CANNES — Mipcom tipped its hat toward the Canadian market Tuesday with a series of lectures focusing on the country’s ascension as the world’s No. 2 TV exporter. But despite its impressive export efforts of the past few years, tension both on and offstage in Cannes made it clear that all isn’t quiet on the northern front.
French culture minister Catherine Trautman announced that ongoing calls for a retooling of the Franco-Canadian co-production treaty would be brought up at a meeting with top industry execs in Montreal later this year.
French animation production companies
have been claiming in recent months that Canadian toonsters were using the treaty to access France’s public funding system.
But dissension toward the Canadian government’s financial policies didn’t just come from external sources.
On the homefront, some of Canada’s production executives called for a revision of the country’s financing policies toward its own producers
as well, and sparked hot debate during the discussions.
Steve Levitan, founder of Protocol, which produces programs such as “Goosebumps,” said that the current mandate for subsidized programs to reflect Canadian culture was an unreasonable definition of who should receive government funds as a measure of support.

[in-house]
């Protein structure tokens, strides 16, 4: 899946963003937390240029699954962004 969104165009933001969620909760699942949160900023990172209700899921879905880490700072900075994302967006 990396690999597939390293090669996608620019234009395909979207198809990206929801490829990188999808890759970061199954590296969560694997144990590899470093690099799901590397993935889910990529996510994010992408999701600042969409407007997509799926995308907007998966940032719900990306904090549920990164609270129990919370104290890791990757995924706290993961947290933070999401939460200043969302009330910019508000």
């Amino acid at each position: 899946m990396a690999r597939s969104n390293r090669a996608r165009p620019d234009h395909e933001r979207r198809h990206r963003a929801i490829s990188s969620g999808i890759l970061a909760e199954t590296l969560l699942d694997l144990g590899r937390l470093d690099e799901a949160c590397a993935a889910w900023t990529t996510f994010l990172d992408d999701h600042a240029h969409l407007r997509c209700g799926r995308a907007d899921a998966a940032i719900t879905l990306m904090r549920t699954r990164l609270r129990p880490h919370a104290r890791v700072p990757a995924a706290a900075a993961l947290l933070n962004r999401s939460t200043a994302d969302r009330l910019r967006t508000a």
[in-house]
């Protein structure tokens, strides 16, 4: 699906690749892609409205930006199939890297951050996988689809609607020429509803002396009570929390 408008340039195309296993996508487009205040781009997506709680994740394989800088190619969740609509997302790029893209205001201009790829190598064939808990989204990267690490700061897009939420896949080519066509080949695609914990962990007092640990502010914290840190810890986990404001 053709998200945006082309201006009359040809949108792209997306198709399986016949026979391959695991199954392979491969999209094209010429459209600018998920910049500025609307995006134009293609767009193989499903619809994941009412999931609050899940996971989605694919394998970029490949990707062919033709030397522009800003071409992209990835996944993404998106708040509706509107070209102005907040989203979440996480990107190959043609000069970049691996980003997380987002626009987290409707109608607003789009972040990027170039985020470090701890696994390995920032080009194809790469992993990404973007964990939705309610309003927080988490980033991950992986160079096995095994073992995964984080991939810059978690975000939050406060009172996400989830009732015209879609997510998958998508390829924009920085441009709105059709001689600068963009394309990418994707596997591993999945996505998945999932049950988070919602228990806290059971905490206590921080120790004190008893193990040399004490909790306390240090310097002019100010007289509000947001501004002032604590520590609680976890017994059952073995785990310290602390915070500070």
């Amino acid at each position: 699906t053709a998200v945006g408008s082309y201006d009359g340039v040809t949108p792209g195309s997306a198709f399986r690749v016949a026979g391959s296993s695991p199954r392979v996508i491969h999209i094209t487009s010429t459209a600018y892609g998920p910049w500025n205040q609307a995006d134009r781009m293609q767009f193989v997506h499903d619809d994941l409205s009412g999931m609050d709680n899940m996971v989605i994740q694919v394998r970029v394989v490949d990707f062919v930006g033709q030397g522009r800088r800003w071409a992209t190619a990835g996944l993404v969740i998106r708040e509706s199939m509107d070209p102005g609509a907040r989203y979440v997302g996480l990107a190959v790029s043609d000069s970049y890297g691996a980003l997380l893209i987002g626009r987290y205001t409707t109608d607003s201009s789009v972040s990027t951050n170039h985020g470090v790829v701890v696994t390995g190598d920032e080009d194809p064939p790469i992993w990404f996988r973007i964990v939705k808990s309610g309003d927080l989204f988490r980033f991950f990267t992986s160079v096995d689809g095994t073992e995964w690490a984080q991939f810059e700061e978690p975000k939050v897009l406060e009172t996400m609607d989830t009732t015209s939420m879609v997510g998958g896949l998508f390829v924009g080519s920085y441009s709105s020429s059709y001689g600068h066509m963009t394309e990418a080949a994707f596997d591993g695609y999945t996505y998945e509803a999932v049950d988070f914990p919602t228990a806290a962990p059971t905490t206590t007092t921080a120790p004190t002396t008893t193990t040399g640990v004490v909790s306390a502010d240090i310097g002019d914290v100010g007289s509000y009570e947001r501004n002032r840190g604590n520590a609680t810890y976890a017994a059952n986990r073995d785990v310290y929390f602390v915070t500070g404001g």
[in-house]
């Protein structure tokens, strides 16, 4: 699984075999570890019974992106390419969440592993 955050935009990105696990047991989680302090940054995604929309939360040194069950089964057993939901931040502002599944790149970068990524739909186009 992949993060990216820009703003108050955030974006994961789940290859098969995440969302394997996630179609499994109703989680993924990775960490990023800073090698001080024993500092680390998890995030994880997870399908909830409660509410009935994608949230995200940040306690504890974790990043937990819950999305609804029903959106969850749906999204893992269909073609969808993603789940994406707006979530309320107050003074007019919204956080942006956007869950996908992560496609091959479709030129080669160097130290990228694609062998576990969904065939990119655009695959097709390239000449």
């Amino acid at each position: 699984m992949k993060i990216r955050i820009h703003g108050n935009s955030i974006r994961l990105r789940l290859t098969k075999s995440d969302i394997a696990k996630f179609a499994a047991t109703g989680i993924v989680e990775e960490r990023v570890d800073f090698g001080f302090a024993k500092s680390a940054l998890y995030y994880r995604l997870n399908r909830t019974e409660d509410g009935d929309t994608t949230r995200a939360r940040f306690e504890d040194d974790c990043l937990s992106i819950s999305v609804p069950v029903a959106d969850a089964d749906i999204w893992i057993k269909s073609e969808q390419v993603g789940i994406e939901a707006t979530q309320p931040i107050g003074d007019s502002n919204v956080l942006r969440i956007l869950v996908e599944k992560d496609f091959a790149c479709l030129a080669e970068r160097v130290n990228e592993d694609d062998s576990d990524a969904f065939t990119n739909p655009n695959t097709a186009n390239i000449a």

“Culture is not something you create, it’s something that happens,” he said. “Now, paradoxes sum up the entire entertainment industry in our country.”
He went on to say that television programs looking for funds would alienate wider, global audiences by playing to Canadian nationalism, and change was in order if the country’s programming boom were to continue, a feeling shared by some of the buyers examining Canadian product.
“It’s easier to sell to the U.S. first then worry about Canada,” Levitan said.
Still, with production in Canada increasing by 70% over the past five years, thanks largely to a plethora of co-production deals, other panelists were quick to defend the country’s policies.
“Without subsidies, independents in the U.S. have largely been wiped out,” said Michael Hirsh, co-founder of Nelvana. “I know Nelvana never would have sustained its business without that support.”
Canada provided funding for 724 children’s program hours in 1996 through subsidy arms Telefilm and the Canadian Television Fund. Yet even the staunchest supporter of the current funding system present at the panels admitted that even though local production was up, a redefinition of the methodology of redistributing funds was in order to ensure future growth.
“Some might say that we have arrived at a crossroads in our policies and programs,” said Francois Macerola, executive director of Telefilm Canada, earlier, “which, it is argued, were designed in the days when producers could not be broadcasters, who could not be distributors, who could not be cable operators, and so on.”
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